Michael A. Nutter
is mayor of Philadelphia
When it comes to reinforcing the notion of Philadelphia as a fair, equitable world-class city, there is simply no time like the present.
As many of you know, on Dec. 19, we reached a key milestone in our efforts to create an accurate, understandable, and professional system to assess all real property in Philadelphia. This new system, the Actual Value Initiative (AVI) sets, for the first time, the total value of all commercial, residential, and industrial property in Philadelphia at a combined taxable value of $96.5 billion.
Establishing this value for all 579,000 parcels took the work of a dedicated core group of professionals who exhibited great care in this effort. They took a broken, unfair, and confusing system, and made it uniform. In fact, Philadelphia was as far as it could be from national best practices on property assessment - we didn't do annual reassessments; we didn't do routine field inspections of all parcels; and we weren't giving people a chance to work out issues without filing a formal appeal.
With the sweeping changes that voters approved in 2010, asking for a new property-assessment system that would stand on fairness, accuracy, and clarity - those bad old days of inequitable assessments and complicated taxing formulas are over.
Under AVI, property owners will benefit from a simple, clear formula. They will receive the market value of their property in mid-February. Then, by simply multiplying that assessment by the tax rate, they will know what their tax bill will be.
At this point, it is simply too early to tell what the 2014 tax rate will be set at, though we know it will be much lower than the current tax rate. Our administration will work with City Council to set a new, much lower tax rate sometime this spring. That rate is what we will use in connection with the new assessments - and anything prior to that is simply speculation. For that reason, we would ask that everyone resist the urge to wildly guess at this point in time.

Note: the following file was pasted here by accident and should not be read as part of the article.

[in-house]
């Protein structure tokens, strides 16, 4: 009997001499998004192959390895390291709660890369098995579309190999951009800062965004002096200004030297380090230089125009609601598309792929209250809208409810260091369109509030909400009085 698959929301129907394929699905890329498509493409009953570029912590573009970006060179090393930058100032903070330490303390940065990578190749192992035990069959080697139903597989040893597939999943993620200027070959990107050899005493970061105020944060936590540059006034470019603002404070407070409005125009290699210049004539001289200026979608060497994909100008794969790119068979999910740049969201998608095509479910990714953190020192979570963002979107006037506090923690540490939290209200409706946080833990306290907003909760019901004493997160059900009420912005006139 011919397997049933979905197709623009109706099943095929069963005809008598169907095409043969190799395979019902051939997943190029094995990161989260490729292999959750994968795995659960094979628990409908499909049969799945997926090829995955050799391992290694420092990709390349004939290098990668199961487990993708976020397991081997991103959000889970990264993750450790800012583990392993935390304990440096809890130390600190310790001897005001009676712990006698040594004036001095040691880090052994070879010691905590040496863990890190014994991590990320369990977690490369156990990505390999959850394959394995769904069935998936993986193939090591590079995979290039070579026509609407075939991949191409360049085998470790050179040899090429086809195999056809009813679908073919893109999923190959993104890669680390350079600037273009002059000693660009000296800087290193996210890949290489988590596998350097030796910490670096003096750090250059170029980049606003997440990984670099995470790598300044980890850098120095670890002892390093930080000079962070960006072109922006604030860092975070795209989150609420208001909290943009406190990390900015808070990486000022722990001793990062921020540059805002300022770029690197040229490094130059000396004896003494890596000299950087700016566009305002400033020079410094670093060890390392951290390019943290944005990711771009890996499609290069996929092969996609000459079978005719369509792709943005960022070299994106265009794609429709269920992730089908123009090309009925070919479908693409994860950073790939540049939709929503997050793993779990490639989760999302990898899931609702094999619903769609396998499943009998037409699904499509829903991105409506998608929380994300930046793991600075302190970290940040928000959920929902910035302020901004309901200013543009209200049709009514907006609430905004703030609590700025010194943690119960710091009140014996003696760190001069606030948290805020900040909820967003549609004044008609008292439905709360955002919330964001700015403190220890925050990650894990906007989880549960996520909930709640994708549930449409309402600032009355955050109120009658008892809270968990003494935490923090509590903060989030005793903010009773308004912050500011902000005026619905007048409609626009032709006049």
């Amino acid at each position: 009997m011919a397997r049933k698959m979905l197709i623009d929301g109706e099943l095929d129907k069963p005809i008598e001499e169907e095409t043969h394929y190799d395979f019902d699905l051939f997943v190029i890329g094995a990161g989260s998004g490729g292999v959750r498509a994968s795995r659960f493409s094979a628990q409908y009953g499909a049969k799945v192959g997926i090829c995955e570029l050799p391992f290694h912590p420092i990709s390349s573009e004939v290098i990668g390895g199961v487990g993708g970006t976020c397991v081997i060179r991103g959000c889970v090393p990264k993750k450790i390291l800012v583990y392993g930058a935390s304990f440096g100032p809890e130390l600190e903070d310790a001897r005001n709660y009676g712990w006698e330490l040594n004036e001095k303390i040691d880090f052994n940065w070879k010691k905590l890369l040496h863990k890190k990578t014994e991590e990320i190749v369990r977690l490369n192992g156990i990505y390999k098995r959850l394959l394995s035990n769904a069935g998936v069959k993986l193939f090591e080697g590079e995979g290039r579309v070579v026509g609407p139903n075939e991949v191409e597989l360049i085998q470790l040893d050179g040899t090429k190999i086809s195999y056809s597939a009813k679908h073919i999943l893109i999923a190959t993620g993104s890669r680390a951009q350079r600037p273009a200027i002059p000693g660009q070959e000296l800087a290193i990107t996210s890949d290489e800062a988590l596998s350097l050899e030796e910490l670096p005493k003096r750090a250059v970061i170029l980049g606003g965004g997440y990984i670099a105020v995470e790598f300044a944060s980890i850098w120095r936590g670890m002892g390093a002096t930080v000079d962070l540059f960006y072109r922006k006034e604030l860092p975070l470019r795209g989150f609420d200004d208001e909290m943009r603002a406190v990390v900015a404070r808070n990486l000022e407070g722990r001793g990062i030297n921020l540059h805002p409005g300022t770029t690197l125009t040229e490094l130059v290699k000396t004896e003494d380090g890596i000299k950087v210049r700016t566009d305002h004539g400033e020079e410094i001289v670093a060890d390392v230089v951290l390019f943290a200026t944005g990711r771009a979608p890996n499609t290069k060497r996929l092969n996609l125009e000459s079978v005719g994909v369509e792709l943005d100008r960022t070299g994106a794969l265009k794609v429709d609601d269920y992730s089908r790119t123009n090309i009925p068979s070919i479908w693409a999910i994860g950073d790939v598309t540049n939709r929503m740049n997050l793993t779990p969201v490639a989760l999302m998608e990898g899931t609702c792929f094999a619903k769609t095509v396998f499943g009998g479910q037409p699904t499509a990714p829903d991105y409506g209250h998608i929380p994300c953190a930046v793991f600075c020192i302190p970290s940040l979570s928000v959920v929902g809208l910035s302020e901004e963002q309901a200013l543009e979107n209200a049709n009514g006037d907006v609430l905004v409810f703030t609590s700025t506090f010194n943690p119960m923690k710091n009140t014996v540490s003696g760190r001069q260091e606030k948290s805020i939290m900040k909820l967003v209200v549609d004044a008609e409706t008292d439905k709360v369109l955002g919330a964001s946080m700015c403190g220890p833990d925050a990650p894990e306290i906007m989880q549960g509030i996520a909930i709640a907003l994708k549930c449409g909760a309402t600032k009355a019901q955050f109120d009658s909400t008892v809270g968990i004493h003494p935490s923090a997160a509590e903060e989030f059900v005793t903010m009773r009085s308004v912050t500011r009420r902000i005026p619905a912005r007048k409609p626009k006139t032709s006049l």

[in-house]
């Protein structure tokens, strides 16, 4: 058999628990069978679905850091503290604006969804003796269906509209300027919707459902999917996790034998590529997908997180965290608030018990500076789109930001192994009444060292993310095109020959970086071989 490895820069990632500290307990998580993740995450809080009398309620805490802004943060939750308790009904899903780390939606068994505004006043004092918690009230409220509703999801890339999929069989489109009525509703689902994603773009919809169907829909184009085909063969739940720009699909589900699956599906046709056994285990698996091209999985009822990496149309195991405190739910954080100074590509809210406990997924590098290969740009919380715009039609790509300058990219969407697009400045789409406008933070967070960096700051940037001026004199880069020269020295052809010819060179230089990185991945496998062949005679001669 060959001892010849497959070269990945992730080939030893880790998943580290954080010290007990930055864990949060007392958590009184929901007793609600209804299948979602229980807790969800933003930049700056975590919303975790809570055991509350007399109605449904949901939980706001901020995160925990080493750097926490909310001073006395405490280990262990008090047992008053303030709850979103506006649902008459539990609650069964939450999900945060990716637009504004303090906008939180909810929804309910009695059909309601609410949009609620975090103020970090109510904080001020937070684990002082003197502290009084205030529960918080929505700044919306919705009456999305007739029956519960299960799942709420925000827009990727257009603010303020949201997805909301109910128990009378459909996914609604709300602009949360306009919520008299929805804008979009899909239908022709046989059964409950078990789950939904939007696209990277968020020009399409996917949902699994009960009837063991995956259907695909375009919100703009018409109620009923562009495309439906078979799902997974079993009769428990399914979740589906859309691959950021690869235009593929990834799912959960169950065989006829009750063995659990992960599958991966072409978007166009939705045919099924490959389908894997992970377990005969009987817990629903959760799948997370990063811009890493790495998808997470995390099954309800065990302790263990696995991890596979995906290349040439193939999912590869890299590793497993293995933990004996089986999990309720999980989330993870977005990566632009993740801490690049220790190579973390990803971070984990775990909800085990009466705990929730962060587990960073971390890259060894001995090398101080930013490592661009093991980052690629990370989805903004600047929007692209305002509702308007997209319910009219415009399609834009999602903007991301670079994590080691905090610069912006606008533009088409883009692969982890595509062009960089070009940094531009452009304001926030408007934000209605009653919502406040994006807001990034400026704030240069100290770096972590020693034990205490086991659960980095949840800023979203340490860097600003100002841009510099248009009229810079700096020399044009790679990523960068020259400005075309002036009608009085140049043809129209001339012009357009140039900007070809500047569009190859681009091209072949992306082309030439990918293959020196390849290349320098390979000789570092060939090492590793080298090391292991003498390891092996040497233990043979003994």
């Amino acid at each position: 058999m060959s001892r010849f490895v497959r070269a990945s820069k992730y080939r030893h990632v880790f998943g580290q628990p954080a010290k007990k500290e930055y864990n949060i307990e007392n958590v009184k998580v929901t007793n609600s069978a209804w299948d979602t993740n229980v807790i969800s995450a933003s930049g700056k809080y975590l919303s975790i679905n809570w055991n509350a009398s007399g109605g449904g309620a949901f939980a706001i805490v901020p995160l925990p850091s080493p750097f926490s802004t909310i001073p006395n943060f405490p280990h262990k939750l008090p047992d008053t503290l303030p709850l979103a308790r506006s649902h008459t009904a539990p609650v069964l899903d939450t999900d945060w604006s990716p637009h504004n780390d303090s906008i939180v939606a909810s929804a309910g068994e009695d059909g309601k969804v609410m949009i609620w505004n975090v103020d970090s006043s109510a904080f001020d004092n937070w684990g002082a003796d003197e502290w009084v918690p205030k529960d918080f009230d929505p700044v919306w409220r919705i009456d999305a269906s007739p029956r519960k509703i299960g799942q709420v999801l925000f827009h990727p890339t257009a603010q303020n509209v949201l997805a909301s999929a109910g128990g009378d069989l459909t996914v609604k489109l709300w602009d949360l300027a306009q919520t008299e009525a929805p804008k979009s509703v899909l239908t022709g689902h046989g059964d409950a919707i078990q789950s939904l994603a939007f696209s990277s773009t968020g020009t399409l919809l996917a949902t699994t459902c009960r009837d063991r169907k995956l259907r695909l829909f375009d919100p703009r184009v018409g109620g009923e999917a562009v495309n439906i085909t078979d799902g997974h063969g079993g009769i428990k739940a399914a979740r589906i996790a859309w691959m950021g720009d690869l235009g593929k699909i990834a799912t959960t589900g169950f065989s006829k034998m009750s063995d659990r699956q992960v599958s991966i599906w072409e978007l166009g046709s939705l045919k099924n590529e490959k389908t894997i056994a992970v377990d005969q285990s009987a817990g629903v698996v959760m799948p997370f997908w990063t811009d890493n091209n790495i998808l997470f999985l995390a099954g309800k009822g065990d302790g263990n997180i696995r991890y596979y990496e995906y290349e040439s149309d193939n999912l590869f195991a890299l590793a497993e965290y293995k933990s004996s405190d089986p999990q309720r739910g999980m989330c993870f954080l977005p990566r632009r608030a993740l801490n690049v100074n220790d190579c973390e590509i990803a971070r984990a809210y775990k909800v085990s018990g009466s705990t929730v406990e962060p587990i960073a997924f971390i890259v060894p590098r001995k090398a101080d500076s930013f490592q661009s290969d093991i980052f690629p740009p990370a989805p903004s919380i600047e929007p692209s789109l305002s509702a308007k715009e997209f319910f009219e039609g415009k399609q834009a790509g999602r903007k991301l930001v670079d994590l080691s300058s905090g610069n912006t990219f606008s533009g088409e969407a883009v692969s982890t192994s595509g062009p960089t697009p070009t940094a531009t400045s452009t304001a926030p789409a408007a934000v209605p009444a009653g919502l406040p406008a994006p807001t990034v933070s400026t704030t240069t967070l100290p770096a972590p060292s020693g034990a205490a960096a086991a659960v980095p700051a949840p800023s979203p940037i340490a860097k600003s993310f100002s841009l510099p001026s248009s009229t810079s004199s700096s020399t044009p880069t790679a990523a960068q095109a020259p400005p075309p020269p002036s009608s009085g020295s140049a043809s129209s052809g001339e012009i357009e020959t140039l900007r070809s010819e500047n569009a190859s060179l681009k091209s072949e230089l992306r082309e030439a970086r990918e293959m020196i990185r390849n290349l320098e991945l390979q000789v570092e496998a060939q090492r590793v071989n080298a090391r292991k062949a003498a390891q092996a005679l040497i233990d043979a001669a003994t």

Some property owners will ultimately experience an increase, as their tax bill will, for the first time, reflect the actual market value of their property. Others will see very little change, and still more property owners will see their taxes lower from the current level to one that is reflective of the true value of their home. But our plan is to collect the same amount of tax revenue under the new AVI system that we will collect during Fiscal Year 2013.
Again, please don't calculate your 2014 property taxes with the current tax rate used on the 2013 tax bills many of you have already received. As a part of the system overhaul, your new property taxes will be calculated using a new tax rate that will be set in late spring 2013.
Now, being transparent does not mean that the process is painless. However, I will work shoulder to shoulder with City Council to put in place relief measures to alleviate some of the impact for those who will see their property taxes go up. We truly are in this together.
We stand on the brink of momentous change and opportunity, to be a city that is fair to its residents - and that is why we must be prudent and patient, evaluating our policies carefully and not wildly speculating or leaping to conclusions.
Thousands of you have already met city assessment professionals when they were in your neighborhood, or spoken with a helpful staffer from the Office of Property Assessment. Through this process, and with your help, Philadelphia will take its rightful place - as a transparent, open, and fair city, surely moving toward a better future.